After we left Nashville, we headed into Indiana and straight on up the state to Fort Wayne. The photo below is of the sunset the evening we arrived into town. It was almost a sign that we were right where we should be and it was a reminder to try and soak up every last minute of this trip together.
The next morning, we woke up to the sun shining and we took off to get back on the road to drive up to Auburn, Indiana. The second photo below with the red barn was one of the homes my dad lived in just outside of Fort Wayne. It was the second home he ever lived in. They used to own a couple of donkeys that they kept at the farm and my favorite thing about seeing that home is the fact that my grandfather named the barn; you can just make out some of the white lettering on the side of the barn. To this day, the barn still keeps that same name. The people that live there now may never know it, but the fact that they still kept the same name made my heart so very happy.
On our way into Auburn, we passed the Cord Car Museum. One of the homes my dad's family lived in when they first moved to Auburn was actually the Cord Family home that Mr. Cord built. As we were driving by, we decided to take a last minute detour and stop into the museum for a look around. The best thing was the entire drive up the road to the museum, we were closely followed by a white Porsche. When we pulled into the museum, so did the driver of the Porsche. The gentleman driving got out of his car, he was probably in his late 70's, and he had a big beard and wore cowboy boots and a cowboy hat. He left the keys in his car...while it was running, to stop into the museum as well. Only in Indiana. Anyways, back to the museum! The museum itself is two stories and is packed wall to wall with all sorts of antique cars. My dad and I were shocked at how old some of them were and from the exterior, they were all so beautiful. Below are a few of my favorites:
Before heading into downtown to take a look around, we decided it was time for a milkshake and coke float break.
This is downtown Auburn. My grandfather used to own a factory that made harmonic balancers for cars and they lived there for a bit before he moved the factory into Michigan, not too far from Detroit. We parked the car and walked around the main square for a bit. There wasn't too much to see, a lot of the shops were closed, but I could imagine how wonderful and lively it must have been back then. My dad told me the story about he and a friend, Tommy Bryant, used to bring their red wagon down to the square. They would walk office to office and sell bags of popcorn for like 10 cents a piece. Finally, after so many times of doing it, the Mayor called my grandmother and told her they had to stop selling because they didn't have a license to do so. I thought that was the greatest. Dad- you are such a trouble maker!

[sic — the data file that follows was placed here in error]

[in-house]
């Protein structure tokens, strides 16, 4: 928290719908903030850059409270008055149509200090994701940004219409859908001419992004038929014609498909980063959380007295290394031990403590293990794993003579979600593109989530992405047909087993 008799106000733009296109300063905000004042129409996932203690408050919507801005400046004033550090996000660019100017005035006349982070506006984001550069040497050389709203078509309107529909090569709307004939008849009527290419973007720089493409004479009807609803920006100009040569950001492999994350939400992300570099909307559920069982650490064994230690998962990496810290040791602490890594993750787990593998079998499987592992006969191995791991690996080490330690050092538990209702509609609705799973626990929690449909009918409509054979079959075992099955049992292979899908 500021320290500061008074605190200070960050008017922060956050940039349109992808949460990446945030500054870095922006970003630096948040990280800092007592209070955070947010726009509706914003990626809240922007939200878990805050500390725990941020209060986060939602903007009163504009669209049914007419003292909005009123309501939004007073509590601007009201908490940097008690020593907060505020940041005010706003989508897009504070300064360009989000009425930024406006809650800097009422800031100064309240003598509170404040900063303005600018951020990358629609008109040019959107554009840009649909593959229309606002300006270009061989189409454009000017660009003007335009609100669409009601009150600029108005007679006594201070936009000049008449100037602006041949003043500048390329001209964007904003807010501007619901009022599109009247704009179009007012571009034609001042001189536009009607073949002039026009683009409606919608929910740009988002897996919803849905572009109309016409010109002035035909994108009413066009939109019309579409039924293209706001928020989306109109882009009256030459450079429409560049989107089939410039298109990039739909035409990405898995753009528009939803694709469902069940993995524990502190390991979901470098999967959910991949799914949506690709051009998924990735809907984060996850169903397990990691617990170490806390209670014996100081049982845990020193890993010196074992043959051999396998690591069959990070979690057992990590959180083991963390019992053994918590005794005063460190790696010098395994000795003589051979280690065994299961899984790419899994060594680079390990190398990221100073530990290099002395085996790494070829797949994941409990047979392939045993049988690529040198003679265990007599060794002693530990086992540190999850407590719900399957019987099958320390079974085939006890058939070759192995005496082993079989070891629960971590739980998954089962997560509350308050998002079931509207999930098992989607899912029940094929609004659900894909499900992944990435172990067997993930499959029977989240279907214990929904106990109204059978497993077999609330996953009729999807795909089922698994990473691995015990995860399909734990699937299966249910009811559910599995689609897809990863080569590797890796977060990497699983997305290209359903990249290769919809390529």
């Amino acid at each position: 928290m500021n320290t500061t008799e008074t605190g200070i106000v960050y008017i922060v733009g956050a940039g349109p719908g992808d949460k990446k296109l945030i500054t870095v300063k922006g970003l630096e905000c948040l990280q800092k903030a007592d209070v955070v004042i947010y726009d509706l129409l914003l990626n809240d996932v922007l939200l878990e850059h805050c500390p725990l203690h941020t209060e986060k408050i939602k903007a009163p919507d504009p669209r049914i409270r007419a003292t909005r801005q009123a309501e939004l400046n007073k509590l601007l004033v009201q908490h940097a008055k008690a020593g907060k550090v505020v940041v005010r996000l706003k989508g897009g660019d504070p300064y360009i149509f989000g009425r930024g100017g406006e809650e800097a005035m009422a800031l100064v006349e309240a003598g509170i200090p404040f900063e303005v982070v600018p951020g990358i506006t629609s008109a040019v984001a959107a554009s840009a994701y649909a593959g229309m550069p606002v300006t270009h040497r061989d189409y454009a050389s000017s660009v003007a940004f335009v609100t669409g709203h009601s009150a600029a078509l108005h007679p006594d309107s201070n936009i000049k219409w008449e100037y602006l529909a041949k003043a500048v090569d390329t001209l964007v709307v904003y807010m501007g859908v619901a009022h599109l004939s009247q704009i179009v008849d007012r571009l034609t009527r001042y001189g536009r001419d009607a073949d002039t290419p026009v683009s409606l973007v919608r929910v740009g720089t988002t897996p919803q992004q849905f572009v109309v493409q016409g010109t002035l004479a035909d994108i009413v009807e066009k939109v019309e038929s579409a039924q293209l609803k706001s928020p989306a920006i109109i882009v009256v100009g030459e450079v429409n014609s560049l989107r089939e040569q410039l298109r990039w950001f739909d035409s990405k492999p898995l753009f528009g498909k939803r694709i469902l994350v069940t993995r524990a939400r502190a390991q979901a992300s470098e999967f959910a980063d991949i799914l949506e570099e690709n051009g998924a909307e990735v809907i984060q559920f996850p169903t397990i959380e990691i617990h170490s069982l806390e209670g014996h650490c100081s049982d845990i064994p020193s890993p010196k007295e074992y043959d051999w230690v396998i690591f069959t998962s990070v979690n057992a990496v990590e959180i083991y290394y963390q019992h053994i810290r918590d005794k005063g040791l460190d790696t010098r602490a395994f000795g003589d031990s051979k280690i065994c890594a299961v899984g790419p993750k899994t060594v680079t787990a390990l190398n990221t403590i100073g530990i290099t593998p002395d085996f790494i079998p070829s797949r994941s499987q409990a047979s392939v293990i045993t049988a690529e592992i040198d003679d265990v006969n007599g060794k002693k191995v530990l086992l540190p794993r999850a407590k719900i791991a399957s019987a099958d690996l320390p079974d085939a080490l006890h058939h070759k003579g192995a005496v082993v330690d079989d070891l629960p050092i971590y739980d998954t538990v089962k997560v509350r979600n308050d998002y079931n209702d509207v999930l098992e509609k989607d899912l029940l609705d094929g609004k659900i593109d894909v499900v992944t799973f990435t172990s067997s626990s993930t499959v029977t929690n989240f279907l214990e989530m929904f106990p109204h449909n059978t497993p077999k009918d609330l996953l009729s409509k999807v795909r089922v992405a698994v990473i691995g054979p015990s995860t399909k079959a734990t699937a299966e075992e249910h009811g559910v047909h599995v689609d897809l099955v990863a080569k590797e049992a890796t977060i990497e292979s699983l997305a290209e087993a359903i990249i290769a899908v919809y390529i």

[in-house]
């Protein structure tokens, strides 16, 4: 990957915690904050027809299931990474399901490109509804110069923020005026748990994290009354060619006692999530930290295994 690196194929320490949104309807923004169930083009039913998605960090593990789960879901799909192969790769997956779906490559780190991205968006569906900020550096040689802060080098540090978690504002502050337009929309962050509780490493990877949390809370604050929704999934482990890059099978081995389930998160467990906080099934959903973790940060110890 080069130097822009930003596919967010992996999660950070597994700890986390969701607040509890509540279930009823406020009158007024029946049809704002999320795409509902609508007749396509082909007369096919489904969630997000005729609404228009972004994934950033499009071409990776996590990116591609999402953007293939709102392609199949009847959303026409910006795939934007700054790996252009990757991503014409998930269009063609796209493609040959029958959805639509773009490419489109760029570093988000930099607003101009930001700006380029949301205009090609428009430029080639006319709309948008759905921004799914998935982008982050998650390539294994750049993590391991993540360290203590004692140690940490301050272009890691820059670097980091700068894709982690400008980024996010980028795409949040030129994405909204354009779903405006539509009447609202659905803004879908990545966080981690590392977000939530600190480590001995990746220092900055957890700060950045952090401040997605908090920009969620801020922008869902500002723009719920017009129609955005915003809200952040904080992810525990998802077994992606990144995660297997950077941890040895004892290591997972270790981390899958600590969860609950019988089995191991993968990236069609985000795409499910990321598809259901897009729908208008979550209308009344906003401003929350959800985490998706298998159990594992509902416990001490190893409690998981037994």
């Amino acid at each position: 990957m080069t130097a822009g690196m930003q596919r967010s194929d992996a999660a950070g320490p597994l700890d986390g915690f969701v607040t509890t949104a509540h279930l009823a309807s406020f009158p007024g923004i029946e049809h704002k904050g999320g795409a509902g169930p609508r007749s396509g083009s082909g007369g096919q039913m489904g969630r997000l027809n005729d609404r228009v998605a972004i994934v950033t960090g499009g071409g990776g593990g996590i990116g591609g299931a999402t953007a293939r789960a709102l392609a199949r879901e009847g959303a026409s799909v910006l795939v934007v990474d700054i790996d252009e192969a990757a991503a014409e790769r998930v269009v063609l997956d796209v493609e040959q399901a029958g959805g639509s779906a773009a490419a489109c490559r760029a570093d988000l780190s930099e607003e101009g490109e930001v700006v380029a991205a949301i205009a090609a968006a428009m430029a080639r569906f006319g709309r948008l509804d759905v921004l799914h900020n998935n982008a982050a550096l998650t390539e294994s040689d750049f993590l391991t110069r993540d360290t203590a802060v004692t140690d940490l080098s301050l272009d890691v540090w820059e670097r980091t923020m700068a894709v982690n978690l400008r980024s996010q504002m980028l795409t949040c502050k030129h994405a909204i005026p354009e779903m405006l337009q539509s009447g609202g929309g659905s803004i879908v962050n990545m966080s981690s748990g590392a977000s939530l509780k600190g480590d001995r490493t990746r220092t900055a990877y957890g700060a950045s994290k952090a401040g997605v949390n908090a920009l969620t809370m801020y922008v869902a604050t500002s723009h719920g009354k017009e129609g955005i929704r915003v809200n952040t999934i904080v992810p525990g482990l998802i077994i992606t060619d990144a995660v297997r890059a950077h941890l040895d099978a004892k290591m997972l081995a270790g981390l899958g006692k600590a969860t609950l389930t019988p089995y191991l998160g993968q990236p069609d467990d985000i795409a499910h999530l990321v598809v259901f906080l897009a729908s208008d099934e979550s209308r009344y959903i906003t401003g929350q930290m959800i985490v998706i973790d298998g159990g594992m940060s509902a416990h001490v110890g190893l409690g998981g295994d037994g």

I asked if we could take home the vintage fridge with us..but sadly it wouldn't have fit in the car to begin with.
This brown brick home below is the second home they lived in while they lived in Auburn.
This home is the first home they lived in that I mentioned earlier, it was the Cord Home. This is probably one of my favorite things that happened during the trip. Right next door to the home is a plant nursery. My dad and I parked at the nursery and inquired if any of the workers there knew much about the family that lived next door. To our surprise, the owners of the nursery are the ones that live next door. We asked if the owners were around and sure enough, to our luck, the wife was just getting ready to leave the house. My dad politely stopped her and explained that he used to live there for a bit when they first moved to the area from Fort Wayne. Immediately, without any hesitation, she invited us to come in for a tour and to take a look around. We couldn't believe it. Once again, only in Indiana :) they sure are nice up that way. I know my dad was so excited as she took us into every room and my dad talked about what each room looked like while they lived there. The photo below of the tile is in sort of a sun room that was off to the left of the house. Apparently, some of the people that lived there in-between my dad's family and the current owner, put carpet over the tile out there. The current owners thought it was a shame and had it removed to reveal the original tile from the 50's/60's. I thought it was so sweet and surreal to take a look around and to imagine how beautiful of a house it was then, I imagine my grandmother to have impeccable taste when it came to those sorts of things. It was so sweet of her to let us in and I am so thankful that that sort of hospitality still exists; it certainly made our day.
On to Michigan we go! Next stop Port Huron here we come!